American and other corporations are facing national scrutiny over how they have used benefits from the Republican corporate tax cut bill that they claimed would lift wages for working families. The company posted $1.9 billion in profits last year and is expected to reap millions from the tax bill, but Envoy and Piedmont agents have faced years-long delays in contract negotiations, with both companies refusing to address the critical issue for working families: permanent, sustainable wages.
Passenger service agents from Envoy Air and Piedmont Airlines rallied for sustainable, family supporting wages.
New York Takes Steps to Protect Public Workers before Janus Decision
New York Governor Andrew Cuomo stood with working people by signing legislation that makes it easier for public workers to join together in unions to negotiate a fair return on their work. This bill is an important step to support union membership in the face of the Janus Supreme Court case, an attempt by corporate special interests to take away the freedom of working people to come together, speak up for each other, and build a better life for themselves and their families.
CWA Local 1180 President Gloria Middleton attended the signing along with a dozen other public sector workers from Local 1180.
UCW-CWA Members Fight to Improve Adjunct Faculty Working Conditions
From Memphis to Johnson City, United Campus Workers (UCW-CWA) members held events across Tennessee this week for an Adjuncts United Week of Action, revealing the Adjunct Faculty Bill of Rights with four key demands to improve working conditions for adjunct faculty.
Events were held at the University of Memphis, Austin Peay State University, Pellissippi State Community College, East Tennessee State University, and others.
The Adjunct Faculty Bill of Rights calls for improvements in compensation, regular and prompt pay periods, course prep fees, and job security.
At Pellissippi State Community College, UCW-CWA members set up information stations to raise awareness of adjunct working conditions.
CWA Members Defeat Attempt to Prevent Working People from Improving Working Conditions on Tribal Lands
Thanks to thousands of emails and phone calls from CWA members, the U.S. Senate failed to pass a bill that would have removed protections for working people on Native American lands.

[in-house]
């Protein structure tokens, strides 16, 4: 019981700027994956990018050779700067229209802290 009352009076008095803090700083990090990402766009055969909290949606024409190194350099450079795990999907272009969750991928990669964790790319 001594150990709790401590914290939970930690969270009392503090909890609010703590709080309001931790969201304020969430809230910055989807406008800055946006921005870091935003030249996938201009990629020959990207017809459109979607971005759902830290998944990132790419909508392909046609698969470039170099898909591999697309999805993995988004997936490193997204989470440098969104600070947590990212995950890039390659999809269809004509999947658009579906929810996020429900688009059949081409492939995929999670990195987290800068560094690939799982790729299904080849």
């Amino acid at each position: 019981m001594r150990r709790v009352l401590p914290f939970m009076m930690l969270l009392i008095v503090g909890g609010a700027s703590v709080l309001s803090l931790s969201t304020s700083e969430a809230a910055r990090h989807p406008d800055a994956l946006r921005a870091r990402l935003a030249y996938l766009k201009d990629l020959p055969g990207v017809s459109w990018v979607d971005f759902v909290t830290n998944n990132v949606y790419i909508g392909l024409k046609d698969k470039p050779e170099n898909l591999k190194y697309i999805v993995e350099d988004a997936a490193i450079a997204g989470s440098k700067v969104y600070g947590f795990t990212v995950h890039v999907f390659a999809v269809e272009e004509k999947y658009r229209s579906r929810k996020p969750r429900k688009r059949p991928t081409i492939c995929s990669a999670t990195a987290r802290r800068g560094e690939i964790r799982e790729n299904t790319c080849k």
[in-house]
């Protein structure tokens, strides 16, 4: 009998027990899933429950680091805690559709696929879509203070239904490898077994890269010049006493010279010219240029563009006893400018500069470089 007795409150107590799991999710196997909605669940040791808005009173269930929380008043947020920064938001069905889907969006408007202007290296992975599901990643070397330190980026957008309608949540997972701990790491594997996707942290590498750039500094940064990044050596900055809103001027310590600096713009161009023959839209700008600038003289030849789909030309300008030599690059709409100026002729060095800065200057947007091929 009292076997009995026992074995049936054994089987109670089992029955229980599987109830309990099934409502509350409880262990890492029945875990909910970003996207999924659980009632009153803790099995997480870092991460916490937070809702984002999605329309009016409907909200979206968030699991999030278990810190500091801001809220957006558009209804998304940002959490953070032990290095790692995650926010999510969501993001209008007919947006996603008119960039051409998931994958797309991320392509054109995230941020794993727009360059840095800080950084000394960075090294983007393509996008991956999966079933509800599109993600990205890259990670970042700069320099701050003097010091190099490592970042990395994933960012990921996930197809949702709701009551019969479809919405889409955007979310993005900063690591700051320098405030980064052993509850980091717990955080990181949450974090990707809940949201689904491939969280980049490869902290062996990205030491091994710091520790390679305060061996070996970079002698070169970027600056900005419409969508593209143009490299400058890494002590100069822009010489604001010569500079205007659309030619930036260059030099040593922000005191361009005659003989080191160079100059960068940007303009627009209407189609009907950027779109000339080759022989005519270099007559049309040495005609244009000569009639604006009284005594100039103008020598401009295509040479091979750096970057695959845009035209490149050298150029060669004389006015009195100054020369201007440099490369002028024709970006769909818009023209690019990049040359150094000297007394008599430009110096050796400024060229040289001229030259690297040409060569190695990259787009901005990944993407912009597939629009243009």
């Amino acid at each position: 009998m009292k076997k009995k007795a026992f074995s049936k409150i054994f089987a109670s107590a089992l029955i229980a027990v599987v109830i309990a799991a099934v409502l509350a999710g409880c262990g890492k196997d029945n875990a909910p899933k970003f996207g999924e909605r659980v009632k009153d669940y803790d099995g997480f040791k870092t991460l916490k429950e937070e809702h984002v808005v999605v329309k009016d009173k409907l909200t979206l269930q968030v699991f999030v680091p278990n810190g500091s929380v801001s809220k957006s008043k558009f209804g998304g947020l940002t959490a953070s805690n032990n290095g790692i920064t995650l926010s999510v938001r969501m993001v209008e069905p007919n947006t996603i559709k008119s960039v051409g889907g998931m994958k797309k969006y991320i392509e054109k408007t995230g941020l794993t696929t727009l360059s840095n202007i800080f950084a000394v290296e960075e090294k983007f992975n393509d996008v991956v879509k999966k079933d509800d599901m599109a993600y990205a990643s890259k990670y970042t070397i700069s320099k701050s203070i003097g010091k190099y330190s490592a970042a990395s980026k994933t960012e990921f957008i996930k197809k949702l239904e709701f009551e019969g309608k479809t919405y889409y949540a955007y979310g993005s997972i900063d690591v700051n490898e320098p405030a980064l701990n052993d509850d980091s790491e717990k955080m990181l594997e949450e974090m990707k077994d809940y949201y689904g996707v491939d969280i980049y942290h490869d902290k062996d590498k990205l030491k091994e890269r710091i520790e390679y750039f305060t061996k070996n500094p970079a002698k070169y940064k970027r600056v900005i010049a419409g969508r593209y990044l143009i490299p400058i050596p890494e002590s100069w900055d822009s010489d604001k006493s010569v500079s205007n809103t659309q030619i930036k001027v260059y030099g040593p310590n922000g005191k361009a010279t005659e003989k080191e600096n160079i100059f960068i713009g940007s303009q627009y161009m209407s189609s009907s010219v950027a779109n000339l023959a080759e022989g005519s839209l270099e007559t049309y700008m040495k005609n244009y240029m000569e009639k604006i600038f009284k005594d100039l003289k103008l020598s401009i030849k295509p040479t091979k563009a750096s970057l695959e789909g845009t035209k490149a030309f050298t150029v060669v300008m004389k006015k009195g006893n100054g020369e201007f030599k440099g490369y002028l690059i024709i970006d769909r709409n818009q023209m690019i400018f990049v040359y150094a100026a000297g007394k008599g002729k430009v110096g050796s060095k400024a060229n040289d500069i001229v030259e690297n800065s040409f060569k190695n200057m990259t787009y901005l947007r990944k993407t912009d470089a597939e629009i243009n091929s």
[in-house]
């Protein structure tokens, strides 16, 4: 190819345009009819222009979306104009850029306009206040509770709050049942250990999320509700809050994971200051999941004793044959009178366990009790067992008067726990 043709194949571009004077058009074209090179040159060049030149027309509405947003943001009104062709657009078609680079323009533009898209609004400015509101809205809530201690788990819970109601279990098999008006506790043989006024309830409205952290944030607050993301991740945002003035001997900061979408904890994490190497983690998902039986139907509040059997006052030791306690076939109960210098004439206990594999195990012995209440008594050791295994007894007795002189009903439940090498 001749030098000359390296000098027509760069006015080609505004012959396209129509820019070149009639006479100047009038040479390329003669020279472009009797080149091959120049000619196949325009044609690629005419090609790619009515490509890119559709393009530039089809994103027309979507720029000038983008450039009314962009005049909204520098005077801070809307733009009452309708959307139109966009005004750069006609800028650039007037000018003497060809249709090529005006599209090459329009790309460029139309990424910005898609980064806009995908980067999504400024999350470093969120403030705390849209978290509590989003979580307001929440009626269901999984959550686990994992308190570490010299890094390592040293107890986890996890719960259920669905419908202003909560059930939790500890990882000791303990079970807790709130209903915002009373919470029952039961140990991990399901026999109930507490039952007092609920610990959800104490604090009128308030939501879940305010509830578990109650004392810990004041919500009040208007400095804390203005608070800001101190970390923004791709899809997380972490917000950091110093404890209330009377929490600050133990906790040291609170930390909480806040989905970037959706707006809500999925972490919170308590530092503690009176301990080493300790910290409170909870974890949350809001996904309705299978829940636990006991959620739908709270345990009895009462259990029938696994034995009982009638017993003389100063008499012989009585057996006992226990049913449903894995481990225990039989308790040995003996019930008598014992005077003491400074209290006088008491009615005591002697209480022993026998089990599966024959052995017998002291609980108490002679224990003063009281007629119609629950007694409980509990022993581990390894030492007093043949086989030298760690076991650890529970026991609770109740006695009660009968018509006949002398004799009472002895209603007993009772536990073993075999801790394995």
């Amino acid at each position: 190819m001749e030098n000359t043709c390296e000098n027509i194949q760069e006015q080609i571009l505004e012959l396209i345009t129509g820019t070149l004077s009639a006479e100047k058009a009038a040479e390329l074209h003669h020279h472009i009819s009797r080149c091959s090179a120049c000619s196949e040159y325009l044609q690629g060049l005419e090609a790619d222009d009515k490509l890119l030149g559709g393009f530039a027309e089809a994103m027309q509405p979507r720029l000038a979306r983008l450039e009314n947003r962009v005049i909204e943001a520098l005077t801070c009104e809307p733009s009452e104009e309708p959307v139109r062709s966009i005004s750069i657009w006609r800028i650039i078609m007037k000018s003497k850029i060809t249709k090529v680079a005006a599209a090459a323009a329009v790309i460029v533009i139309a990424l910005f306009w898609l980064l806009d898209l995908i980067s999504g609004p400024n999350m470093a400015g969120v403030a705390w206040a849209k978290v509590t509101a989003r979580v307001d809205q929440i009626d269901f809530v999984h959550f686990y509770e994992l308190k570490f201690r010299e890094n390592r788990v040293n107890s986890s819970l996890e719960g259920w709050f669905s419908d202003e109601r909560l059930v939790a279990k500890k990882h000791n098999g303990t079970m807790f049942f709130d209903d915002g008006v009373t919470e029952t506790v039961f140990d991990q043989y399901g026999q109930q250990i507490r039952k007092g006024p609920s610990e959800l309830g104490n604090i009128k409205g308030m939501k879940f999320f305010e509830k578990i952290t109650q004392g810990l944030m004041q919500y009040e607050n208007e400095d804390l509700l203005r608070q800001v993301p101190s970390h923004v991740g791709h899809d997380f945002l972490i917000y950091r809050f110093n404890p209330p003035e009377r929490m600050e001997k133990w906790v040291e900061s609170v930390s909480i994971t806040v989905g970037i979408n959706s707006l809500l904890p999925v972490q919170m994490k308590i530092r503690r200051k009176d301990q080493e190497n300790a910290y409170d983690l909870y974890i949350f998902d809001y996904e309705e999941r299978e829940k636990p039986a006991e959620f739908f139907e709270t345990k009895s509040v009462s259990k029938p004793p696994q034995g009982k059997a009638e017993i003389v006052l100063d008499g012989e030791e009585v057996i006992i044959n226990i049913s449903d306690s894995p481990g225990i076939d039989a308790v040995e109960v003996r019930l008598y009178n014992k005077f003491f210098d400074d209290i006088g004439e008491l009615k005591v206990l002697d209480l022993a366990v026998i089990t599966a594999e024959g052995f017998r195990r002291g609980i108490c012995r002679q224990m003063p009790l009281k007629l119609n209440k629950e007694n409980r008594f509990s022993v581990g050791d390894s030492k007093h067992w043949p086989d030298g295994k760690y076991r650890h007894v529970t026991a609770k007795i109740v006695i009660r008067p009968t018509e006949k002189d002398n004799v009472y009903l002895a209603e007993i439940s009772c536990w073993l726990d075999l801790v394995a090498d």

If the bill had passed, roughly 800,000 workers would have lost all federal protections for their right to join together as union members to fight for better wages and working conditions. Casinos and other big business interests opposed to worker power worked with Republican leaders in Congress to make this bill a major priority.
Raising Standards Together in the Wireless Industry
Wireless workers from AT&T Mobility, Verizon Wireless, and T-Mobile joined a CWA town hall call this week to share their stories about how they are standing up for their rights here in the U.S. and around the world.
As a first step in improving working conditions in the wireless industry, workers across the country are signing on to the Wireless Workers United Statement of Principles.
"In talking together, it became clear really fast that we all share the same goals when it comes to pay and metrics and our desire for good jobs that support our families," said Maritza Lara, who works at a T-Mobile retail store in Laredo, Texas, and is a member of T-Mobile Workers United. "We all want good wages, fair metrics, and an end to the pressure to engage in unethical practices. The Statement of Principles that we wrote together is our vision of what a wireless industry with integrity would look like."
CWA Local 2204 and Next Gen are CWA STRONG!
CWA Local 2204 and CWA Next Generation – a project of CWA to recruit, train, and mobilize young CWA members – teamed up for a CWA STRONG training in Lebanon, Va., this week. Next Gen Lead Activist for CWA District 2-13 Justin Tapia led the training and signed up several new Next Gen activists.